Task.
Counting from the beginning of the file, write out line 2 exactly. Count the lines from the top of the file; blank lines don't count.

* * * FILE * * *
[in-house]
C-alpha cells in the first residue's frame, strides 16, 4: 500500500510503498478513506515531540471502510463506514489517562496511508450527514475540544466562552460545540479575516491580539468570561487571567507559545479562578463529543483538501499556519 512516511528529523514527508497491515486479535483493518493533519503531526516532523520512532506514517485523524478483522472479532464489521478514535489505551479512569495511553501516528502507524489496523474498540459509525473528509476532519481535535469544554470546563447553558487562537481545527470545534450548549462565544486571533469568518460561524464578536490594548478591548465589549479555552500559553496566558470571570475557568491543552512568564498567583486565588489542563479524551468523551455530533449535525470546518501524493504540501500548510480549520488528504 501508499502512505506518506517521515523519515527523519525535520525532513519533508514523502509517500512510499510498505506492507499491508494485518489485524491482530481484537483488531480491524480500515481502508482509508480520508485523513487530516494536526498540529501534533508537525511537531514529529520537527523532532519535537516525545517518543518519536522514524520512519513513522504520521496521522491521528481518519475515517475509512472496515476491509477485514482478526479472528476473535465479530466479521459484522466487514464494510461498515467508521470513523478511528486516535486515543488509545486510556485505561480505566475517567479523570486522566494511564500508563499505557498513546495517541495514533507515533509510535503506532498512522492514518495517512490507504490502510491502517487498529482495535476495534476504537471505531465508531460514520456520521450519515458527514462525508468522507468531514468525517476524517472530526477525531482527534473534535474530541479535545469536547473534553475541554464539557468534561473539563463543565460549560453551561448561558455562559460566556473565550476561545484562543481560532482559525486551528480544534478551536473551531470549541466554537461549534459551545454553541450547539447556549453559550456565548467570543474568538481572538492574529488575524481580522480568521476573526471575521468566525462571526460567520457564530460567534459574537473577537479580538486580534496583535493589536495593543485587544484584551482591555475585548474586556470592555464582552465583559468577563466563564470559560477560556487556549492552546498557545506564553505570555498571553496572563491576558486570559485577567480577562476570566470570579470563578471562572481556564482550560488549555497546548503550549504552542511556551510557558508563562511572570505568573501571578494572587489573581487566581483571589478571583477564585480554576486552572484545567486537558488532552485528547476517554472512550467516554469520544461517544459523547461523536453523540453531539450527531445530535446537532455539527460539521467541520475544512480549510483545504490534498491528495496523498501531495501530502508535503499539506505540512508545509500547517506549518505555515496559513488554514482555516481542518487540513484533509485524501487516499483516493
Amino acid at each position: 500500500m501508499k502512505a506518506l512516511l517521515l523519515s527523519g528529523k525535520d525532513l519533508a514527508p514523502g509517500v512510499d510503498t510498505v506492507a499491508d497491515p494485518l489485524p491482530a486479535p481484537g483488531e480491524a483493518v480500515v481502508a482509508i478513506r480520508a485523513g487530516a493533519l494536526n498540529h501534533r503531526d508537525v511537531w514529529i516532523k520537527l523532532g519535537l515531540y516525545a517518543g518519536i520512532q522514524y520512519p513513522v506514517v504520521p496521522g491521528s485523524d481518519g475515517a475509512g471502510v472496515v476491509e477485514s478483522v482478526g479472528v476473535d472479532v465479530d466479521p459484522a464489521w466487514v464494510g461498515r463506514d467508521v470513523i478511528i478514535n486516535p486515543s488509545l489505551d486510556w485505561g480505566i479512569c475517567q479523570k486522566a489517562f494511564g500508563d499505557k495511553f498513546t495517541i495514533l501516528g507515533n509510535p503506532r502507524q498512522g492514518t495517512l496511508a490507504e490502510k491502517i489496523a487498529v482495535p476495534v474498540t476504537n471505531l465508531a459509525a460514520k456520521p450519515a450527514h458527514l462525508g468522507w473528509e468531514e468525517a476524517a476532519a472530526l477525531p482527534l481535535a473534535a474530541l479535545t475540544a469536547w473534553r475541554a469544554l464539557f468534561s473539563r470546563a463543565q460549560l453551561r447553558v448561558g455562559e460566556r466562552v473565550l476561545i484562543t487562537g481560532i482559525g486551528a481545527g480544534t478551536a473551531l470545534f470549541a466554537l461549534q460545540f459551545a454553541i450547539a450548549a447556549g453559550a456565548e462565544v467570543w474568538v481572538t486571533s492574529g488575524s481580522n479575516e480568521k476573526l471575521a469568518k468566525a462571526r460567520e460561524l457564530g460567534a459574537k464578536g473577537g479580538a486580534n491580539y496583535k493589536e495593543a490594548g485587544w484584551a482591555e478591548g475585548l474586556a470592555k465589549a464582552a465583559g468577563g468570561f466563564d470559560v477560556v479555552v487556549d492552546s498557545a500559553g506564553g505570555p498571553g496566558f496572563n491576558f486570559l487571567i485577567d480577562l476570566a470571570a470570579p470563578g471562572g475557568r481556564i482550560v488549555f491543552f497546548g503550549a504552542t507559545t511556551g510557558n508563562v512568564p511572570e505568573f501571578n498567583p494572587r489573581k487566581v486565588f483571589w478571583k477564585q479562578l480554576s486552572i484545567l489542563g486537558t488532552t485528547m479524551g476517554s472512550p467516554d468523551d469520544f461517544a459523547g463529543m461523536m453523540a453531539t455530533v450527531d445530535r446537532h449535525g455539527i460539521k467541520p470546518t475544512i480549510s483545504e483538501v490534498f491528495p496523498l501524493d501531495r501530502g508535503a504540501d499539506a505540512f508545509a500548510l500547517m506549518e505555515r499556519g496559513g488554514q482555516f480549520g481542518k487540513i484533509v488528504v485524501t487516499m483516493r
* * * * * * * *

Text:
C-alpha cells in the first residue's frame, strides 16, 4: 500500500510503498478513506515531540471502510463506514489517562496511508450527514475540544466562552460545540479575516491580539468570561487571567507559545479562578463529543483538501499556519 512516511528529523514527508497491515486479535483493518493533519503531526516532523520512532506514517485523524478483522472479532464489521478514535489505551479512569495511553501516528502507524489496523474498540459509525473528509476532519481535535469544554470546563447553558487562537481545527470545534450548549462565544486571533469568518460561524464578536490594548478591548465589549479555552500559553496566558470571570475557568491543552512568564498567583486565588489542563479524551468523551455530533449535525470546518501524493504540501500548510480549520488528504 501508499502512505506518506517521515523519515527523519525535520525532513519533508514523502509517500512510499510498505506492507499491508494485518489485524491482530481484537483488531480491524480500515481502508482509508480520508485523513487530516494536526498540529501534533508537525511537531514529529520537527523532532519535537516525545517518543518519536522514524520512519513513522504520521496521522491521528481518519475515517475509512472496515476491509477485514482478526479472528476473535465479530466479521459484522466487514464494510461498515467508521470513523478511528486516535486515543488509545486510556485505561480505566475517567479523570486522566494511564500508563499505557498513546495517541495514533507515533509510535503506532498512522492514518495517512490507504490502510491502517487498529482495535476495534476504537471505531465508531460514520456520521450519515458527514462525508468522507468531514468525517476524517472530526477525531482527534473534535474530541479535545469536547473534553475541554464539557468534561473539563463543565460549560453551561448561558455562559460566556473565550476561545484562543481560532482559525486551528480544534478551536473551531470549541466554537461549534459551545454553541450547539447556549453559550456565548467570543474568538481572538492574529488575524481580522480568521476573526471575521468566525462571526460567520457564530460567534459574537473577537479580538486580534496583535493589536495593543485587544484584551482591555475585548474586556470592555464582552465583559468577563466563564470559560477560556487556549492552546498557545506564553505570555498571553496572563491576558486570559485577567480577562476570566470570579470563578471562572481556564482550560488549555497546548503550549504552542511556551510557558508563562511572570505568573501571578494572587489573581487566581483571589478571583477564585480554576486552572484545567486537558488532552485528547476517554472512550467516554469520544461517544459523547461523536453523540453531539450527531445530535446537532455539527460539521467541520475544512480549510483545504490534498491528495496523498501531495501530502508535503499539506505540512508545509500547517506549518505555515496559513488554514482555516481542518487540513484533509485524501487516499483516493